NetBSD is one of the oldest BSD (Berkeley Software Distribution)-based Unix-like free and open-source operating systems. For more than two decades, it is still actively developed for several platforms such as servers, desktops, and embedded systems.
From the beginning, NetBSD featured the X11 windowing system with the “classic” default window manager of TWM (Tab Window Manager). But now, the team has switched its default window manager from TWM to CTWM (Claude’s Tab Window Manager) in NetBSD-current.
If you don’t know, NetBSD-current is a nightly distribution of the latest NetBSD development branch, which includes the latest features along with experimental changes and bugs.
The new transformation of the default window manager in the development branch arrived after NetBSD developer Nia Alarie personally tried and tested NetBSD with ctwm for a week.
Well, ctwm was already included in the previous NetBSD releases, but not as a default window manager.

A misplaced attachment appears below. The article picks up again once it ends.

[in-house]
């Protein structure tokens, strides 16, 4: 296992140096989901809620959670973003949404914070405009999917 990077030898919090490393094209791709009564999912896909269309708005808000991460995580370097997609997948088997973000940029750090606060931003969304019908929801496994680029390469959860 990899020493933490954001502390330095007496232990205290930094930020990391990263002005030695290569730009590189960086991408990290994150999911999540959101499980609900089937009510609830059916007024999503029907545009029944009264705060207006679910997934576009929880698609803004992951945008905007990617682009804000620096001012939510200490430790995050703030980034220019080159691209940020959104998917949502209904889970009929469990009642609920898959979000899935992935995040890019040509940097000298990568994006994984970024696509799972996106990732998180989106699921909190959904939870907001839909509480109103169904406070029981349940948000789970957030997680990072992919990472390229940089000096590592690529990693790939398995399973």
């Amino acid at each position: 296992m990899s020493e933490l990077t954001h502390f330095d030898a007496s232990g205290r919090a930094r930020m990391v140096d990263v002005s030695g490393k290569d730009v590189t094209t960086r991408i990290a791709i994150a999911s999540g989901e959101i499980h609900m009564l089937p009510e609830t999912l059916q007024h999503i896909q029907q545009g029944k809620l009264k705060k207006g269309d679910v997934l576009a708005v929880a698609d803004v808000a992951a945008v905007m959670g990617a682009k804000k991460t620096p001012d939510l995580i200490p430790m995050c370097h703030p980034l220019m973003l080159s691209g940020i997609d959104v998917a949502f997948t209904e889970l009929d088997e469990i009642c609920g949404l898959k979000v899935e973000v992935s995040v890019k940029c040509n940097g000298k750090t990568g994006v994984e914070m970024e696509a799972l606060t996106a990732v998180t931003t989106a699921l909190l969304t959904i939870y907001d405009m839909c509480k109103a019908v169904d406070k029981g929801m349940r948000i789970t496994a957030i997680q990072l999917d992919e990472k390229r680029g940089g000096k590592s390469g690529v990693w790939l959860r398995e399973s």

Now, as ctwm (a fork of twm) is available by default, NetBSD supports several features such as an auto-generated application menu, various keyboard shortcuts including volume controls, and better screen resolutions.
As Nia Alarie says, the primary advantage that ctwm brings is lightweight, highly configurable, NetBSD-compatible license, and support for virtual desktops, very slow and fast hardware with one config.
NetBSD can even have support for HiDPI once some larger bitmap fonts are being imported. However, if you’re also wanting to know when NetBSD will switch its X11 windowing system to the modern Wayland system, there’s still a long way to go.
Here, in another blog post, Nia Alarie has explained the reasons and difficulties faced after porting the first working Wayland compositor to NetBSD.
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